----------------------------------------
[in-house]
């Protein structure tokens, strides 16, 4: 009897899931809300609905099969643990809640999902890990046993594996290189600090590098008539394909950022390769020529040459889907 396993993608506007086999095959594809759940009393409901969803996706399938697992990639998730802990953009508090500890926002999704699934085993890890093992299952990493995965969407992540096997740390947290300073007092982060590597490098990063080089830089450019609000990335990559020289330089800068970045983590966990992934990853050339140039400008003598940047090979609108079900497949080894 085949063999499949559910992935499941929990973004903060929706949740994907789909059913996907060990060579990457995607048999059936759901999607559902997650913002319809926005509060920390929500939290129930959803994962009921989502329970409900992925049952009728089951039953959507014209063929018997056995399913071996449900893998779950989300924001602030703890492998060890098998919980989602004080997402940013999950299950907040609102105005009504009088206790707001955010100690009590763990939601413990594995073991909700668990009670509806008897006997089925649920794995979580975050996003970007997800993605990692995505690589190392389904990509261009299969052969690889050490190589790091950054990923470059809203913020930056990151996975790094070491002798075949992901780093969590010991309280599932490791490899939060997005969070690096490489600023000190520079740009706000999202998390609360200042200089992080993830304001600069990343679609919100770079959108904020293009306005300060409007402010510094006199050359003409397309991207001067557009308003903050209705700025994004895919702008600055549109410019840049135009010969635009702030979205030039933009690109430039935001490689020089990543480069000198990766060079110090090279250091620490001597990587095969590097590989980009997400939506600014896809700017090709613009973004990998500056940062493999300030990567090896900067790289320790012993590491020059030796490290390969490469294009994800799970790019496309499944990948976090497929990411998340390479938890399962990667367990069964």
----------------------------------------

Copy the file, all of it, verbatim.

[in-house]
């Protein structure tokens, strides 16, 4: 009897899931809300609905099969643990809640999902890990046993594996290189600090590098008539394909950022390769020529040459889907 396993993608506007086999095959594809759940009393409901969803996706399938697992990639998730802990953009508090500890926002999704699934085993890890093992299952990493995965969407992540096997740390947290300073007092982060590597490098990063080089830089450019609000990335990559020289330089800068970045983590966990992934990853050339140039400008003598940047090979609108079900497949080894 085949063999499949559910992935499941929990973004903060929706949740994907789909059913996907060990060579990457995607048999059936759901999607559902997650913002319809926005509060920390929500939290129930959803994962009921989502329970409900992925049952009728089951039953959507014209063929018997056995399913071996449900893998779950989300924001602030703890492998060890098998919980989602004080997402940013999950299950907040609102105005009504009088206790707001955010100690009590763990939601413990594995073991909700668990009670509806008897006997089925649920794995979580975050996003970007997800993605990692995505690589190392389904990509261009299969052969690889050490190589790091950054990923470059809203913020930056990151996975790094070491002798075949992901780093969590010991309280599932490791490899939060997005969070690096490489600023000190520079740009706000999202998390609360200042200089992080993830304001600069990343679609919100770079959108904020293009306005300060409007402010510094006199050359003409397309991207001067557009308003903050209705700025994004895919702008600055549109410019840049135009010969635009702030979205030039933009690109430039935001490689020089990543480069000198990766060079110090090279250091620490001597990587095969590097590989980009997400939506600014896809700017090709613009973004990998500056940062493999300030990567090896900067790289320790012993590491020059030796490290390969490469294009994800799970790019496309499944990948976090497929990411998340390479938890399962990667367990069964």